Another Case for Making Sure a Dog Is Really Dead

A couple of weeks ago we brought you the story of a puppy who was hit by a car and appeared to be dead, but...

 |  Jan 4th 2012  |   13 Contributions


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No worries: This dog is just sleeping. (Albeit not necessarily so comfortably.) If the dog did not rouse and did not appear to be breathing, would he be assumed dead? There's a fine line, and it's imperative to know where it's drawn. (Photo from the Flickr photostream of Flickmor)

A couple of weeks ago we brought you the story of a puppy who was hit by a car and appeared to be dead, but when the distraught owner went to bury him the next day, he was very much alive. It brought up an interesting conversation in the comments and Dogster Facebook page about when dead is actually dead.

It seems even the pros can mistake an unconscious dog for a dead dog. Yesterday, firefighters in Utica, NY, found a dog who appeared to have died in a home blaze. They brought the poor dog's body outside — but the dog did not stay "dead" for long. Once in fresh air, the dog sat up and surprised the heck out of everyone who assumed he had perished, according to WKTV.

So once again we're faced with the question: How can you tell if your dog is really dead before burying him or sending him off for cremation? I'm finding nothing worthwhile on this online, so I'll ask any veterinarians, vet techs, or other experts out there to please leave comments about how we can tell for sure that a dog is dead and not just unconscious — perhaps with diminished functions that make it hard to see breathing or hear a heartbeat. Are there ways, besides going to a vet to check?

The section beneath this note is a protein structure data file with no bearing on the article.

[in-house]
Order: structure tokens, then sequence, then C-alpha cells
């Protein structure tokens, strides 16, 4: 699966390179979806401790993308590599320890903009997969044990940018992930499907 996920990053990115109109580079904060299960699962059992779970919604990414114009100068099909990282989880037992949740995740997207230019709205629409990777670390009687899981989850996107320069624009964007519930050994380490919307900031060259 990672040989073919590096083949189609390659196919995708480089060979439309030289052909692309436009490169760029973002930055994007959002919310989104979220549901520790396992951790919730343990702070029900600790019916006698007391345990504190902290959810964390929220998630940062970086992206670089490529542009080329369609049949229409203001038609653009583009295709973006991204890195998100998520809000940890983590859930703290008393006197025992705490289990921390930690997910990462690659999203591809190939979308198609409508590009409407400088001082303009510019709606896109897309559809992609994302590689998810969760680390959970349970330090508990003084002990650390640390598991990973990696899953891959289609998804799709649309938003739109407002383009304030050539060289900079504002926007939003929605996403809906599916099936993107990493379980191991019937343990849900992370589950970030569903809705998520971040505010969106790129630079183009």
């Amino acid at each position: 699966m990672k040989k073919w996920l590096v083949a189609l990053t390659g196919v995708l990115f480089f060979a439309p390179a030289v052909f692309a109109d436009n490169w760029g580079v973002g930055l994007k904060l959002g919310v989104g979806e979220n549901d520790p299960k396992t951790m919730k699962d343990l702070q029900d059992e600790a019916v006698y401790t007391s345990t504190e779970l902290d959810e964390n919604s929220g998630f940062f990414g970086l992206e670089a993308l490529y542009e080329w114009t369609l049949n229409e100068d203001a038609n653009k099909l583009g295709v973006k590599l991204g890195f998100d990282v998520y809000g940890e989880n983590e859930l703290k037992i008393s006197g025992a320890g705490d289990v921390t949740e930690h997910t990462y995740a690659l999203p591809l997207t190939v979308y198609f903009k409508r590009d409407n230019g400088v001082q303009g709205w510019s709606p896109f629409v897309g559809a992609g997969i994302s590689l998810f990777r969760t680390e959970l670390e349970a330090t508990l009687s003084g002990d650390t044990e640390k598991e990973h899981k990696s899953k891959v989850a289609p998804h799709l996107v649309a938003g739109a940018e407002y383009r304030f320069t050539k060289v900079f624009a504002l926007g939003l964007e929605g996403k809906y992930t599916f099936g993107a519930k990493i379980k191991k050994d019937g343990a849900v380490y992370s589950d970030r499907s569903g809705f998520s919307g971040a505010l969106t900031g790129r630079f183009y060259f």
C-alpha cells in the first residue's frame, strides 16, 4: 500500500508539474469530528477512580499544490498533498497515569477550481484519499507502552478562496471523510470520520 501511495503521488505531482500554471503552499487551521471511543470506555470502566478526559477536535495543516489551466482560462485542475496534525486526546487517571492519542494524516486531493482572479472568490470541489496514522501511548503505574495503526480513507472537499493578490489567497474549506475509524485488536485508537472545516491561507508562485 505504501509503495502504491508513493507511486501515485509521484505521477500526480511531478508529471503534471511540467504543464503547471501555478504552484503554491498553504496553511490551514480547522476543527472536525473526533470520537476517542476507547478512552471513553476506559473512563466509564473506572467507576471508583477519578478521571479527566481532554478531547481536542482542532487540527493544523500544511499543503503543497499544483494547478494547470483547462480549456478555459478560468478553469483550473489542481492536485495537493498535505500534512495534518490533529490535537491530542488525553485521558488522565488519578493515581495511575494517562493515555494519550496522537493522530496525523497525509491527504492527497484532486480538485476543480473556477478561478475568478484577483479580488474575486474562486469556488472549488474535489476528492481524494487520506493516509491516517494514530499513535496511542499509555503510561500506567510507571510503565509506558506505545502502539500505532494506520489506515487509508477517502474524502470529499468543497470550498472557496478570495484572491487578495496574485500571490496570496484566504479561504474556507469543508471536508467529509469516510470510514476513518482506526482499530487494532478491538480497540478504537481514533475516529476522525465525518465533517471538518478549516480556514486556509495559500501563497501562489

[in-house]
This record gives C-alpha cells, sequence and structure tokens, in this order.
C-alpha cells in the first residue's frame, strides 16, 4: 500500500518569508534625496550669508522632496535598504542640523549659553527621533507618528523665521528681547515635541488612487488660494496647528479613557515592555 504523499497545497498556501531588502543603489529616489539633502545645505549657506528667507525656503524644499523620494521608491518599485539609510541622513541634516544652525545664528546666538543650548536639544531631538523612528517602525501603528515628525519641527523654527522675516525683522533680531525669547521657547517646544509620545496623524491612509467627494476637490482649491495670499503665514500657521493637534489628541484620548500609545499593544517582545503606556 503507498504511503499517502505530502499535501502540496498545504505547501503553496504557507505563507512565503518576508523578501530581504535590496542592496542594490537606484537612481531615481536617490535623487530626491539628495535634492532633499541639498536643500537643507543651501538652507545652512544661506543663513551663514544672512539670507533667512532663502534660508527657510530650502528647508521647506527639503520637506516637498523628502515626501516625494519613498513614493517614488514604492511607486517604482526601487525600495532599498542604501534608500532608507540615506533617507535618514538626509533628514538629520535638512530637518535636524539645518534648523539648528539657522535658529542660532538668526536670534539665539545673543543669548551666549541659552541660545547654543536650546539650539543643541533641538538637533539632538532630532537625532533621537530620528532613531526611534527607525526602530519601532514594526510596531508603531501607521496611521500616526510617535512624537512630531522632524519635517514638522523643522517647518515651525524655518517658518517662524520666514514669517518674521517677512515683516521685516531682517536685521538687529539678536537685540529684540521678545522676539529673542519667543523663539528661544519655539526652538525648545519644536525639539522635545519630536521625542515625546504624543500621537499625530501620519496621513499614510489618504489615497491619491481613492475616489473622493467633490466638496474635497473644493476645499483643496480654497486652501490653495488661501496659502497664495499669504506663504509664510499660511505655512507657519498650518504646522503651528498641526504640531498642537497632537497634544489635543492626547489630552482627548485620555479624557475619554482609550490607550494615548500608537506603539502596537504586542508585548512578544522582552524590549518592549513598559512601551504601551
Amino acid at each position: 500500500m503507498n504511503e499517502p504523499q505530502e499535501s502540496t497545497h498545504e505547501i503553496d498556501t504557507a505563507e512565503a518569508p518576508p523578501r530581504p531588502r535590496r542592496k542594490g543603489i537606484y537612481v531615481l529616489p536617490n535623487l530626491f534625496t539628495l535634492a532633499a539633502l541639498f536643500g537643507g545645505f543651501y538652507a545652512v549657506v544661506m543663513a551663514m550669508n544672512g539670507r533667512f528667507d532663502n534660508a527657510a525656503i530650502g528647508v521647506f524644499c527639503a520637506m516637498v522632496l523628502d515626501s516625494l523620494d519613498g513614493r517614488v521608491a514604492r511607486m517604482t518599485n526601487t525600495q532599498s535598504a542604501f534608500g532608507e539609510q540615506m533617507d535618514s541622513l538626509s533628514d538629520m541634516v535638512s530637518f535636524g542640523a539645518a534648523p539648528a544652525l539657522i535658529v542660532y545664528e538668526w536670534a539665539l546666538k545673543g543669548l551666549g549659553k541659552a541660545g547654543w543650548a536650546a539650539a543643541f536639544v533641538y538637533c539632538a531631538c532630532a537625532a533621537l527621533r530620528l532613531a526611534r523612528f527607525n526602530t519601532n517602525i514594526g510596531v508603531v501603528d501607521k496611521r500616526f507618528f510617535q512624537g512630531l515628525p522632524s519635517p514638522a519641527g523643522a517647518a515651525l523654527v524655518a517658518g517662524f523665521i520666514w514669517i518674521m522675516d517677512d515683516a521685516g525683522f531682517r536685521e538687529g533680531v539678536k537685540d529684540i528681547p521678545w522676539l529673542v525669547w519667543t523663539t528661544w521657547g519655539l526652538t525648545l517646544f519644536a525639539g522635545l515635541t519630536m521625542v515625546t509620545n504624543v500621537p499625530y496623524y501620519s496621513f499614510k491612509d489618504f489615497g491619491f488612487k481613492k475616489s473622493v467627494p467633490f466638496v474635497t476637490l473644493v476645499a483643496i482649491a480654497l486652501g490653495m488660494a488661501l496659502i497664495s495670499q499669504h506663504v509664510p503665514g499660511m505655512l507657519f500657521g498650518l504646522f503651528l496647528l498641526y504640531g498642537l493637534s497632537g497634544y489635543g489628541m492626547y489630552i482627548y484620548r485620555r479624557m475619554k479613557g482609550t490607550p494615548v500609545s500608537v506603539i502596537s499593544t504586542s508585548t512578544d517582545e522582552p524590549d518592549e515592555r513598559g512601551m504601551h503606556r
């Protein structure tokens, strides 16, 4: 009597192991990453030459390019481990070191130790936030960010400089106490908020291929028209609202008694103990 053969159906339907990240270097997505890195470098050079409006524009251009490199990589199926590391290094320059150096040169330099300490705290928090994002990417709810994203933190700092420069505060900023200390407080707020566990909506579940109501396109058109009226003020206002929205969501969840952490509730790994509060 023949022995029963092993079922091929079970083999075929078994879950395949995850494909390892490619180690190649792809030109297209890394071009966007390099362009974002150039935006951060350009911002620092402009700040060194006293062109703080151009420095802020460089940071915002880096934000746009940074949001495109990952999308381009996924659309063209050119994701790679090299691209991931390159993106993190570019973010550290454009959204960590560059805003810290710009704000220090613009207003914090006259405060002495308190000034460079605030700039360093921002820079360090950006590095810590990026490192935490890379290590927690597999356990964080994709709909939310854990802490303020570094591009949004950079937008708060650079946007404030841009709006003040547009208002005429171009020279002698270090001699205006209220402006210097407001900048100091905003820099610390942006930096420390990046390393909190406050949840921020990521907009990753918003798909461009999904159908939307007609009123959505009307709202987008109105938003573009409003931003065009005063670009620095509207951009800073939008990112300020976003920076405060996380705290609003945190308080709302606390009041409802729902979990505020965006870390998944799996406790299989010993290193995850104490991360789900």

Update! Minutes after posting this, I asked Dr. Eric Barchas, Dogster's own veterinary expert, for his input on the topic and he immediately wrote back with a very helpful, insightful answer:

There are three basic tactics I use to determine whether an individual is alive.The first is to listen to the heart.This is generally the most reliable, but it cannot realistically be done by a nonprofessional (or by anyone who hasn't listened to thousands of hearts), since it's too easy to listen in the wrong place or to misunderstand the noises one hears.

The second is to assess whether the animal is breathing. This can be done by anyone, but it is important to watch carefully and be aware that very shallow breathing can be hard to see (and that agonal breathing, which occurs sometimes after death, may be mistaken for normal breathing).

The third is to assess for rigor mortis (stiffness that occurs after death).The timing of its onset varies widely — from a few minutes after death in severely ill animals with poor circulation to many hours after death.However, once it occurs, it is a reliable sign that an individual is deceased.

The whole process is actually much more difficult than many people imagine.Remember that the tradition of holding wakes originated because it is so hard to tell whether an individual is decisively dead.Burials were postponed several days to prevent accidentally burying someone alive.

Finally, be aware that the definition of death itself is controversial.Some folks advocate for using electroencephalography or functional magnetic resonance imaging to assess brain activity as the true measure of whether an individual is alive or dead.The definition of death is not as much of a moral minefield as the definition of the start of life, but it still causes sparks to flare on occasion.

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